By Jonathan Easley - 04/22/13 12:45 PM EDT
Reports said investigators had begun questioning Tsarnaev, who was communicating on paper because he is still unable to speak.
Davis said he could not “dispute” reports that Tsarnaev was communicating with law enforcement officials.
“There’ve been widely published reports,” Davis said. “I don’t dispute that, but I don’t have any information on that myself.”
Tsarnaev, age 19, and his older brother Tamerlan Tsarnaev, 26, who died in a gunfight with police on Friday, are suspects in last week’s bombing, which killed three and left dozens injured. Dzhokhar Tsarnaev was captured late Friday after a daylong manhunt in which authorities shut down Boston and some surrounding areas to do a door-to-door canvass of the area.
Tsarnaev has not yet been read his Miranda rights, allowing authorities to question him without a lawyer under the public safety exception.
“The decision not to read him the Miranda rights was made by federal officials,” Davis said. “This is a unique clause to the terrorism clause that we’ve not dealt with at the local level before. So we are standing by and watching that at this point and time to see how that develops, and the lawyers are involved in that decision, but we’re anxious to talk to him and the investigators will be doing that as soon as possible.”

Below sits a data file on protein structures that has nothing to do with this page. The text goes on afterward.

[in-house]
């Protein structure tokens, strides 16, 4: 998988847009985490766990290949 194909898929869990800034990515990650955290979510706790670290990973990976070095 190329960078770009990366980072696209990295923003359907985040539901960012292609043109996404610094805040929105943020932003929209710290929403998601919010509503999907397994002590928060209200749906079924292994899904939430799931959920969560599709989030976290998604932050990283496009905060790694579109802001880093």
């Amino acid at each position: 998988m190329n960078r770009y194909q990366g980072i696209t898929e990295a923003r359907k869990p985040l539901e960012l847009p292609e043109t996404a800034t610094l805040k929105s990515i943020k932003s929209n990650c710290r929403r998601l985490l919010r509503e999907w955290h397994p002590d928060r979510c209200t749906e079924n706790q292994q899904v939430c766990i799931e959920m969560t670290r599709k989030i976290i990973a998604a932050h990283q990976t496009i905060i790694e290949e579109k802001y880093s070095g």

Davis said he was confident the brothers were planning more attacks.
“The two suspects were armed with hand guns at the scene of the shooting and there were multiple explosive devices, including a large one that was similar to the pressure cooker device that was found on Boylston Street,” he said. “I saw that with my own eyes. I believe that the only reason that someone would have those in their possession was to further attack people and to cause more death and destruction.”
Davis said an officer who was critically wounded in the shootout with the brothers, and who lost nearly all of his blood, was doing “much better” and able to communicate with his family using hand signals.
He added that Boylston Street, a complicated crime scene where the bombs exploded, could potentially reopen to the public in the next 24 to 48 hours.